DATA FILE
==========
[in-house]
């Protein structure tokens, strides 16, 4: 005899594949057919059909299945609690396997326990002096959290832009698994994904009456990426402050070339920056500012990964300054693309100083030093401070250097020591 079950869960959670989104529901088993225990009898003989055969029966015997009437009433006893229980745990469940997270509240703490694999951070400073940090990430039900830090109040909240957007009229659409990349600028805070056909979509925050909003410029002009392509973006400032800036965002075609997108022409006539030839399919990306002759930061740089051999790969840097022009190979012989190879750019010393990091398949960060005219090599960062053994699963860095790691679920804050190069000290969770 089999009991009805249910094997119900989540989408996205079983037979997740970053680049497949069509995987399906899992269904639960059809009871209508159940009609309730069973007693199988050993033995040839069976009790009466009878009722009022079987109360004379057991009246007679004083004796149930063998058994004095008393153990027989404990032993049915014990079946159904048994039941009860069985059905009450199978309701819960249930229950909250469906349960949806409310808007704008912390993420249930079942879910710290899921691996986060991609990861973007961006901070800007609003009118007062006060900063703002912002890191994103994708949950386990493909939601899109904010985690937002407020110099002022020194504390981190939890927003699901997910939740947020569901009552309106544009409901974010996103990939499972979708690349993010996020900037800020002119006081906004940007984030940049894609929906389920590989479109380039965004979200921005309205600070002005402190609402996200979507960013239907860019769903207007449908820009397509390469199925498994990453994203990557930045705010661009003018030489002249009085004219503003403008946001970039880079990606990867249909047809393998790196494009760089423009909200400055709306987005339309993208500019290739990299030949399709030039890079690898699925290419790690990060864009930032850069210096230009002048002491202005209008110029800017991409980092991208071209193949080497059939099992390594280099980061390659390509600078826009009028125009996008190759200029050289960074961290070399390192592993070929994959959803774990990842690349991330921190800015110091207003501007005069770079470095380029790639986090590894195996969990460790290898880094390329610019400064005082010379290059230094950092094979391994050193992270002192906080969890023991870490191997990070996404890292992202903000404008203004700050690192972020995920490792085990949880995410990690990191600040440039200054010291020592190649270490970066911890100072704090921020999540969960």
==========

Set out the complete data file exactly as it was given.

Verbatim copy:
[in-house]
């Protein structure tokens, strides 16, 4: 005899594949057919059909299945609690396997326990002096959290832009698994994904009456990426402050070339920056500012990964300054693309100083030093401070250097020591 079950869960959670989104529901088993225990009898003989055969029966015997009437009433006893229980745990469940997270509240703490694999951070400073940090990430039900830090109040909240957007009229659409990349600028805070056909979509925050909003410029002009392509973006400032800036965002075609997108022409006539030839399919990306002759930061740089051999790969840097022009190979012989190879750019010393990091398949960060005219090599960062053994699963860095790691679920804050190069000290969770 089999009991009805249910094997119900989540989408996205079983037979997740970053680049497949069509995987399906899992269904639960059809009871209508159940009609309730069973007693199988050993033995040839069976009790009466009878009722009022079987109360004379057991009246007679004083004796149930063998058994004095008393153990027989404990032993049915014990079946159904048994039941009860069985059905009450199978309701819960249930229950909250469906349960949806409310808007704008912390993420249930079942879910710290899921691996986060991609990861973007961006901070800007609003009118007062006060900063703002912002890191994103994708949950386990493909939601899109904010985690937002407020110099002022020194504390981190939890927003699901997910939740947020569901009552309106544009409901974010996103990939499972979708690349993010996020900037800020002119006081906004940007984030940049894609929906389920590989479109380039965004979200921005309205600070002005402190609402996200979507960013239907860019769903207007449908820009397509390469199925498994990453994203990557930045705010661009003018030489002249009085004219503003403008946001970039880079990606990867249909047809393998790196494009760089423009909200400055709306987005339309993208500019290739990299030949399709030039890079690898699925290419790690990060864009930032850069210096230009002048002491202005209008110029800017991409980092991208071209193949080497059939099992390594280099980061390659390509600078826009009028125009996008190759200029050289960074961290070399390192592993070929994959959803774990990842690349991330921190800015110091207003501007005069770079470095380029790639986090590894195996969990460790290898880094390329610019400064005082010379290059230094950092094979391994050193992270002192906080969890023991870490191997990070996404890292992202903000404008203004700050690192972020995920490792085990949880995410990690990191600040440039200054010291020592190649270490970066911890100072704090921020999540969960």